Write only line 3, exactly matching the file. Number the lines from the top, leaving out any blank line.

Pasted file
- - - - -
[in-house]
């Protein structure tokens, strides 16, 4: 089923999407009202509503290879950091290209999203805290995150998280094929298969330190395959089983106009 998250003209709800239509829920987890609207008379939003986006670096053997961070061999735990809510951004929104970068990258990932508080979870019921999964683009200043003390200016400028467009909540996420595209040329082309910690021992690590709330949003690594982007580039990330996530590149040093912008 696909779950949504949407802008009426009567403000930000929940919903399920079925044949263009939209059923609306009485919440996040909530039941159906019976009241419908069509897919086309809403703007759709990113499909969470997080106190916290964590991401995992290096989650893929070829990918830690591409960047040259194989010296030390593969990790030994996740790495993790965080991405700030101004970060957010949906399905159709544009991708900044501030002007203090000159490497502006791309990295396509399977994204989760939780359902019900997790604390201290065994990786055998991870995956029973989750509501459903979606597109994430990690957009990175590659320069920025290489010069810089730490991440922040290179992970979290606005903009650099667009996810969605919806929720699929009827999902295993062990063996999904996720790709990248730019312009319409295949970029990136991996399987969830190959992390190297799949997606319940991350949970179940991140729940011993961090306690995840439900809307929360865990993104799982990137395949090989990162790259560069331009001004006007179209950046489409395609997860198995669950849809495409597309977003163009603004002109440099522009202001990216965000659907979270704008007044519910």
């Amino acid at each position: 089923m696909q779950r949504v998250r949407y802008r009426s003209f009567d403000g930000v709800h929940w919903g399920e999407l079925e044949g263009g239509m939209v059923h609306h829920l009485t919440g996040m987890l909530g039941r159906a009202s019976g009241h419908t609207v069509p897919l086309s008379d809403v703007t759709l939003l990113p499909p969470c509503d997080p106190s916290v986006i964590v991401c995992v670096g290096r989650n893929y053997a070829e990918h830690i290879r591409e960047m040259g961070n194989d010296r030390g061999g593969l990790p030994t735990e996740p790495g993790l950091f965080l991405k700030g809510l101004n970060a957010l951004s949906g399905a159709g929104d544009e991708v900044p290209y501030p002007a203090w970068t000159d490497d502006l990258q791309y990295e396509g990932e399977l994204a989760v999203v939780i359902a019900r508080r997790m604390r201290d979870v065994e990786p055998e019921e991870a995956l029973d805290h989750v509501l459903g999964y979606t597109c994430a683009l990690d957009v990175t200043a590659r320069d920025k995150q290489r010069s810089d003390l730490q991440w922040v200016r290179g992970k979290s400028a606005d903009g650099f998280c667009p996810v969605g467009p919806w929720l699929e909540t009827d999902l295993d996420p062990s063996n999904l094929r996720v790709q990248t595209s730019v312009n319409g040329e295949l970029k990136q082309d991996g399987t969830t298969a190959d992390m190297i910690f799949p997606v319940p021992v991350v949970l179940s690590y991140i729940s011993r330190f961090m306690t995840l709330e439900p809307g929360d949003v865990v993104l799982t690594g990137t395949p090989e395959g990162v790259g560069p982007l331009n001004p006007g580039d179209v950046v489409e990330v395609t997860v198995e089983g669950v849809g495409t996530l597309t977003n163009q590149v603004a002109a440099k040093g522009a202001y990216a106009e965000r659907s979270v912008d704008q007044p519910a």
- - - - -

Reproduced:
């Amino acid at each position: 089923m696909q779950r949504v998250r949407y802008r009426s003209f009567d403000g930000v709800h929940w919903g399920e999407l079925e044949g263009g239509m939209v059923h609306h829920l009485t919440g996040m987890l909530g039941r159906a009202s019976g009241h419908t609207v069509p897919l086309s008379d809403v703007t759709l939003l990113p499909p969470c509503d997080p106190s916290v986006i964590v991401c995992v670096g290096r989650n893929y053997a070829e990918h830690i290879r591409e960047m040259g961070n194989d010296r030390g061999g593969l990790p030994t735990e996740p790495g993790l950091f965080l991405k700030g809510l101004n970060a957010l951004s949906g399905a159709g929104d544009e991708v900044p290209y501030p002007a203090w970068t000159d490497d502006l990258q791309y990295e396509g990932e399977l994204a989760v999203v939780i359902a019900r508080r997790m604390r201290d979870v065994e990786p055998e019921e991870a995956l029973d805290h989750v509501l459903g999964y979606t597109c994430a683009l990690d957009v990175t200043a590659r320069d920025k995150q290489r010069s810089d003390l730490q991440w922040v200016r290179g992970k979290s400028a606005d903009g650099f998280c667009p996810v969605g467009p919806w929720l699929e909540t009827d999902l295993d996420p062990s063996n999904l094929r996720v790709q990248t595209s730019v312009n319409g040329e295949l970029k990136q082309d991996g399987t969830t298969a190959d992390m190297i910690f799949p997606v319940p021992v991350v949970l179940s690590y991140i729940s011993r330190f961090m306690t995840l709330e439900p809307g929360d949003v865990v993104l799982t690594g990137t395949p090989e395959g990162v790259g560069p982007l331009n001004p006007g580039d179209v950046v489409e990330v395609t997860v198995e089983g669950v849809g495409t996530l597309t977003n163009q590149v603004a002109a440099k040093g522009a202001y990216a106009e965000r659907s979270v912008d704008q007044p519910a």